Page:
A donabe is a thick Japanese clay pot, which is used to cook a hot pot. It can be cooked on stove top. But once the food is cooked, the pot can be moved to the table and act as a serving pot. People at the table take food from the pot individually.
Hot pot is very popular in Japan particularly in cold winter months. It’s warm, quick, easy, economical, communal, and the ultimate one pot cooking. In our household, we cook donabe dish about once a week in winter.
Hot pot is cooked with meat (chicken) or sea food, vegetables, mushrooms, and noodles in dashi broth. Some recipe add flavors to the soup itself, but others use dipping sauce. Traditional ones are mizutaki, yudofu (tofu warmed up in kombu dashi), stewed udon noodles, yosenabe, etc. And because of its popularity, new recipes are constantly being added, such as tomato-nabe, soy milk-nabe, kimchi-nabe, curry-nabe. I will be introducing those recipes on my site. But the bottom line is there is no wrong way to prepare nabemono.
Other than using a donabe for hot pot, it can can be used to cook rice. I have a basic congee recipe here. As it doesn’t have any timer or thermostat attached, you have to adjust the amount of water and heat manually in old fashion way. But rice made in donabe tastes really delicious. I’ve also seen a French cooking cheese fondu in a donabe.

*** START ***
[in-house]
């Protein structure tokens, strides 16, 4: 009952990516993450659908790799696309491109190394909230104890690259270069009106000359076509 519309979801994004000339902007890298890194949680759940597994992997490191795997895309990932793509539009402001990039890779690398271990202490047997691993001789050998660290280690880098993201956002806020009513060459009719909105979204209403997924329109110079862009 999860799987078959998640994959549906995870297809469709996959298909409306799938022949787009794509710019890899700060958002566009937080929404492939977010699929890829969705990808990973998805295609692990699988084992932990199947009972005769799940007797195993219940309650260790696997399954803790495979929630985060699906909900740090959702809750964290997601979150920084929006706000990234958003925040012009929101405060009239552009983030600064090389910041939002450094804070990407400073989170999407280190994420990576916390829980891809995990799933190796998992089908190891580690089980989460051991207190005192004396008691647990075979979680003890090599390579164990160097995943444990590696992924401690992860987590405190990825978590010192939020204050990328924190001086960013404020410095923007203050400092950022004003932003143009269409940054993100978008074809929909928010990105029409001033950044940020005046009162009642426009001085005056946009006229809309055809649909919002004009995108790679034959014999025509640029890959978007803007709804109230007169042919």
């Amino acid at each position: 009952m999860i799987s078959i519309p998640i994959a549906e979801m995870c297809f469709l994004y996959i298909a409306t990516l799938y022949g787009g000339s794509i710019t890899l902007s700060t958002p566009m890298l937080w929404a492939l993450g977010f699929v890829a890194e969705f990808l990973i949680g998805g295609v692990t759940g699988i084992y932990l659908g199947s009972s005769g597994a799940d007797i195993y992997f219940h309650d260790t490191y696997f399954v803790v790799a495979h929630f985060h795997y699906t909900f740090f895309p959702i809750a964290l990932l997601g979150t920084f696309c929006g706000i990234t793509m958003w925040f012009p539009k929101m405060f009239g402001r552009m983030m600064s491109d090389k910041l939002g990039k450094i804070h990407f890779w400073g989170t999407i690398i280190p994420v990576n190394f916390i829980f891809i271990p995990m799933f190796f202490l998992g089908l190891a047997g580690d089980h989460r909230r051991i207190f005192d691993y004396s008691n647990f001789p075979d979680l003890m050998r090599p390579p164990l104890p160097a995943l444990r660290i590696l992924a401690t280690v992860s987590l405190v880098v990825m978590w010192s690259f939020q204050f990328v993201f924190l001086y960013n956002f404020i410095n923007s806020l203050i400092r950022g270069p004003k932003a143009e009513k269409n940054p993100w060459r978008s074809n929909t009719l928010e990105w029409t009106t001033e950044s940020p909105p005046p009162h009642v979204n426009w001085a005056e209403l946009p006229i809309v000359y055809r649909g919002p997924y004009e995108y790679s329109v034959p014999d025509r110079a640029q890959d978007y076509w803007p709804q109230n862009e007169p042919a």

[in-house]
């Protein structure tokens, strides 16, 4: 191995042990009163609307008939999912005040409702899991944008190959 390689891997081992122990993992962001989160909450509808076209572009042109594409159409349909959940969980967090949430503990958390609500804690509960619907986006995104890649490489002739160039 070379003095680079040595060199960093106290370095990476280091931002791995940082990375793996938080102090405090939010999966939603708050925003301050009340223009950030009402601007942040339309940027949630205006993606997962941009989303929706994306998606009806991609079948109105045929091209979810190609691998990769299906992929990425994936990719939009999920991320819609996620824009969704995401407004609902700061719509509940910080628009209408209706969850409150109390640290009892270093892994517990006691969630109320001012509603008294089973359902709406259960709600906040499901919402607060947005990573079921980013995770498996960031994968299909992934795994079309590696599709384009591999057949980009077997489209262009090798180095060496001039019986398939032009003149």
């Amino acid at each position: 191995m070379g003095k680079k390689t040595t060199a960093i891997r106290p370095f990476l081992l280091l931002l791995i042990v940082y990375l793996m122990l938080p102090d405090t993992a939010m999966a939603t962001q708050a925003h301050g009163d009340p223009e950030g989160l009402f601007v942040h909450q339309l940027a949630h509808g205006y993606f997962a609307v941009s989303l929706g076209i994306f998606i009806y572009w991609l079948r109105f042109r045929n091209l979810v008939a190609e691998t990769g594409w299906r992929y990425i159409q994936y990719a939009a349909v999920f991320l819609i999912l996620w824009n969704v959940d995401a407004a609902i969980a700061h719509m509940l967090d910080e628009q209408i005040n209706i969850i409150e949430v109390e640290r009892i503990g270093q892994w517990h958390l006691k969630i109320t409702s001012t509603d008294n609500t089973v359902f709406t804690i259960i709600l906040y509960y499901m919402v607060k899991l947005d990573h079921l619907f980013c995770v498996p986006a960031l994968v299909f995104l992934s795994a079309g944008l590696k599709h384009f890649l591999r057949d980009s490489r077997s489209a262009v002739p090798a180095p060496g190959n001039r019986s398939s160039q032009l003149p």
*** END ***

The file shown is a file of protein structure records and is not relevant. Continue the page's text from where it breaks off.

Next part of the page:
Donabe is thick, heavy and durable. It can take direct heat, and won’t break or crack easily. But if you heat it when the outside of the vessel is wet, it cracks. So that make sure to wipe off the outside before setting it on stove.
But even if you crack it, don’t panic. As long as water doesn’t leak, you can repair it by cooking rice in it. Simmer a handful of uncooked rice with a potful of water until the rice grains disappear. Leave it for 24 hours and let the glue seeps into the crack to repair the damage. If water leaks, you can’t cook with it any longer, unfortunately.
When you buy a donabe, make sure to buy the right size for your household. Look for the indication of how many people can be served by it. You can find a donabe at Japanese stores. I am not certain other Asian stores carry it. If you can’t find, here are the online links of donabe;